China sends sympathy to Filipino doc’s kin

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The Chinese government has extended its sympathies to victims of Monday’s terror attack at Beijing’s Tiananmen Square, where a Filipino doctor was among those killed and her family among the injured.


Chinese foreign ministry spokesperson Hua Chunying has said China would provide assistance to victims of the SUV (sport utility vehicle) crash at the popular tourist site, an incident that authorities labeled a “terrorist attack” on Wednesday.

Beijing regularly calls such incidents “terrorism” and blames them on Muslim Uighurs from China’s far western region of Xinjiang, but Uighur organizations dismiss that as an excuse to justify religious and security restrictions.

“We are distressed by this unfortunate incident and express condolences to the victims and sympathies to the bereaved families and the injured,” Hua said in a press conference in Beijing on Wednesday.

Hua said Chinese authorities responded to the incident immediately to “ensure that the injured get timely and effective treatment.”

“We also informed relevant countries’ embassies in China of the incident and facilitated consular officials’ visits to the injured and their performance of consular duties. We will continue to offer necessary assistance and properly deal with relevant matters,” Hua said.


Filipino family

A Filipino doctor, Rizalina Camia-Bunyi, 55, was killed while her husband, Nelson, and two daughters—Francisca Ysabel, 23, and Mikaella, 21—were among 38 tourists injured when the speeding SUV driven by Uighur Usmen Hasan crashed into a crowded sidewalk and burst into flames in Tiananmen Square, the symbolic heart of the Chinese state.

Four others were killed, including a tourist from southern China’s Guangdong province, Hasan and his wife and mother, who were with him in the vehicle.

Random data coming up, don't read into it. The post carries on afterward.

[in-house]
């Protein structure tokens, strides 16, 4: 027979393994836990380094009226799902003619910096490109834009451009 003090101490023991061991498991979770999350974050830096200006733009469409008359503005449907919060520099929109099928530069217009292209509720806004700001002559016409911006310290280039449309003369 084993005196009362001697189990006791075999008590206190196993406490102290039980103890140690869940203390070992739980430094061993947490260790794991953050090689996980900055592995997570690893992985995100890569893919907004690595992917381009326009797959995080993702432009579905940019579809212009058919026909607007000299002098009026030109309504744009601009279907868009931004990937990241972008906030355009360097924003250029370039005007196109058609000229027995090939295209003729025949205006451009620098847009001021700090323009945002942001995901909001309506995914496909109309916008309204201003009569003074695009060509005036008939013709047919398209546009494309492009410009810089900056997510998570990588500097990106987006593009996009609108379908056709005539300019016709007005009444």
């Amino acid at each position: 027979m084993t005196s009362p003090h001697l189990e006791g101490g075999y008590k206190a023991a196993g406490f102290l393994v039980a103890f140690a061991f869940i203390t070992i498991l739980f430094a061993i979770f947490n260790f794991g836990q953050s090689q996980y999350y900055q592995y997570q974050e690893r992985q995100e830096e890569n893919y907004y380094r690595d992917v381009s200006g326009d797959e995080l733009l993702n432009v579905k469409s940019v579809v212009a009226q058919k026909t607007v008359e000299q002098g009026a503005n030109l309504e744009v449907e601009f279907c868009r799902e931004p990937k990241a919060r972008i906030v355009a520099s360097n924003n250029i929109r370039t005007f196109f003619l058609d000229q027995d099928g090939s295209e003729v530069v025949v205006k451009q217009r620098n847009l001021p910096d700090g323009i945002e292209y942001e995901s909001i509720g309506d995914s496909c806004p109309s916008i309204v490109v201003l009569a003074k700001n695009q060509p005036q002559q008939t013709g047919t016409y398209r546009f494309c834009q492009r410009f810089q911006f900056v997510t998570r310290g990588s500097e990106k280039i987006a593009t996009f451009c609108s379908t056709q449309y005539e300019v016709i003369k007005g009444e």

The Department of Foreign Affairs (DFA) earlier said Bunyi’s family was in a stable condition at Tongren Hospital in Beijing. Their relatives left for Beijing on Wednesday to check on their condition and help arrange the repatriation of Bunyi’s remains.

Also on Wednesday, Chinese authorities announced they had arrested five suspects in the alleged terrorist attack some 10 hours after the incident.

Those detained were Uighurs but the overseas World Uyghur Congress said the official narrative of the Tiananmen incident was full of holes and discriminatory.

The DFA declined to comment on the investigation of the incident, saying it was giving priority to looking after the Filipino victims.

“We are not in a position to comment on the ongoing investigation of the incident by the Chinese authorities. At this time, we are focused on attending to the welfare and immediate needs of the victims,” Raul Hernandez, spokesman for the DFA, said on Thursday.


Deeper pain

Bunyi’s father said Thursday that learning that his daughter died not in an accident but in an act of terrorism deepened his family’s pain.

“My daughter and her family had nothing to do with the Chinese government. It’s their government’s problem that they should fix,” said Rodrigo Camia, 84.

Bunyi and her family left for China on Sunday for a vacation. They were supposed to return to the Philippines on Thursday, in time for All Saints’ Day.

“I’ve heard about the arrests, too, but that’s no good news. Nothing good comes out of this because I lost my daughter,” Camia said in a phone interview from his home in Imus City, Cavite province.

The Camias and the Bunyis are seeking help from the DFA for the immediate repatriation of Bunyi’s remains and for the return of her family.

Bunyi’s daughters were injured and her husband had a fracture that needed an operation.

“We want them (Nelson and his two daughters) treated here before [Rizalina’s] body arrives,” Camia said.


Ma still doesn’t know

Camia has yet to tell his 83-year-old wife, Pacencia, that their daughter had died. Pacencia has weak lungs and is frail.

“I just told her to wait because [Rizalina] might call us soon. I didn’t know what else to tell her,” Camia said.—With a report from AFP.